Alternatively, it is possible that the modest interindividual differences in the carotid bifurcation geometries of young adults may still give rise to a geometric risk for atherosclerosis. This is because, for all of the focus on geometry, it is the local hemodynamic forces induced by geometry that provide the mechanistic link underpinning the geometric risk hypothesis. The sensitivity of local hemodynamic forces to geometry is well appreciated in a qualitative sense but not sufficiently well understood quantitatively to know what “major” or “modest” interindividual variations in geometry mean in terms of interindividual variations in the hemodynamic parameters relevant to atherosclerosis. (This is poised to change given recent developments in the area of computational fluid dynamics.23) Still, our reproducibility data indicate that inherent variability in the noninvasive characterization of carotid bifurcation geometry by MRI is roughly of the same order as interindividual variability in the young group. Although this does confirm that the levels of interindividual variations observed in the present study—and, especially, the significant differences between interindividual variations within the 2 groups—are real and not merely a reflection of inherent measurement variability, it does suggest a lower bound, &30 years old, on the age at which geometric risk could be detected practically.
Our findings clearly demonstrate that interindividual variations in the geometry of the carotid bifurcation increase significantly with aging or early atherosclerotic disease progression. They do not, however, prove or disprove the idea that an individual’s geometry may predict the development and progression of atherosclerosis. Rather, they point to a more complex interrelationship among vascular geometry, local hemodynamics, vascular aging, and atherosclerosis, the elucidation of which will almost certainly require prospective studies.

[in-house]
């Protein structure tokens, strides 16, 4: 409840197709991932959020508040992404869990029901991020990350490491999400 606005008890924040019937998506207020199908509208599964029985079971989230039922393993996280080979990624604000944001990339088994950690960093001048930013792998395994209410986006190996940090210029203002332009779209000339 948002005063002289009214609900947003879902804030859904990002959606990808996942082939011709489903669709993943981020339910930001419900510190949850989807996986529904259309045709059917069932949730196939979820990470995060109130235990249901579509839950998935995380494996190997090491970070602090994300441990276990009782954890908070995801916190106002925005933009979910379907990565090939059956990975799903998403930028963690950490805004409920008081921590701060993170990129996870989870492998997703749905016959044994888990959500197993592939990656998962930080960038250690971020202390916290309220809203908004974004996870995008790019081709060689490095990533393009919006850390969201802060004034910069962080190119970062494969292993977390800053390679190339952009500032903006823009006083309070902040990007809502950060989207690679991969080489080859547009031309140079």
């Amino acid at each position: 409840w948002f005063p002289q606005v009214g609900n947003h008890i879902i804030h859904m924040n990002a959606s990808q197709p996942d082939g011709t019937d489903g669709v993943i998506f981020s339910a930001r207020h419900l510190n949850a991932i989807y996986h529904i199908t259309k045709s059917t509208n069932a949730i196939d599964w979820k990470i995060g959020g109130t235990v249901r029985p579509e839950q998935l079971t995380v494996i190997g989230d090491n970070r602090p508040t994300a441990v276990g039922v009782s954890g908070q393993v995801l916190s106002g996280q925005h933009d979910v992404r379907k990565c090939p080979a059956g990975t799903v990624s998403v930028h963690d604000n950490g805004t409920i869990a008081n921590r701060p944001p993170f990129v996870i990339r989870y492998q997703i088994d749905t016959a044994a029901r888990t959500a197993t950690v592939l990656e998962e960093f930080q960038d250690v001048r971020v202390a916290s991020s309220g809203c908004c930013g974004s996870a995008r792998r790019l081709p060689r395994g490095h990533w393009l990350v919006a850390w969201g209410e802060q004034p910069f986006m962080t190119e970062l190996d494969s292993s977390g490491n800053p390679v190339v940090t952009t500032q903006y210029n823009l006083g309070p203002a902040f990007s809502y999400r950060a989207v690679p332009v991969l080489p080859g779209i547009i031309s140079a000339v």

We have shown here how the combination of noninvasive imaging and 3D image processing may be used to characterize vessel geometry in an objective and reproducible manner; and, so, with the increasing use of MR angiography, such prospective studies should be possible, especially in the 30- to 60-year-old age bracket when geometric variations appear to evolve. With this in mind, we have placed our geometric characterization tools in the public domain24 with the hope of encouraging the standardization of geometric definitions, a step we believe will be crucial for future large-scale studies and meta-analyses aimed at identifying local factors predictive of successful vascular aging.
This work was supported by grants MOP-62934 (D.A.S.) and GR-14973 (B.K.R.) from the Canadian Institutes of Health Research and grant NA-4990 (J.D.S.) from the Heart and Stroke Foundation of Ontario. D.A.S. and B.K.R. acknowledge the support of a Heart and Stroke Foundation Career Investigator Award and the Barnett-Ivey-HSFO Research Chair, respectively. The work of L.A. was supported in part by a fellowship from the Mario Negri Institute for Pharmacological Research. We thank Carlotta Rossi and Dr Guido Bertolini from the Laboratory of Clinical Epidemiology, Mario Negri Institute, for advice regarding the statistical analysis. Guarantor of integrity of entire study, D.A.S.; study concept/design, J.B.T., L.A., J.D.S., B.K.R., D.A.S.; subject recruitment, J.B.T., J.D.S.; literature research, J.B.T., S.L.C., D.A.H.S.; data acquisition, J.B.T.; data analysis/interpretation, J.B.T., L.A., S.L.C., J.S.M., D.A.H.S., D.A.S.; statistical analysis, L.A.; manuscript preparation, J.B.T., L.A., D.A.S.; manuscript definition of intellectual content, J.B.T., L.A., D.A.S.; manuscript editing and revision/review, J.B.T., L.A., J.S.M., D.A.H.S., J.D.S., B.K.R., D.A.S.; and manuscript final version approval, all authors.
J.B.T. and L.A. contributed equally to this work.
- Received June 29, 2005.
- Accepted August 4, 2005.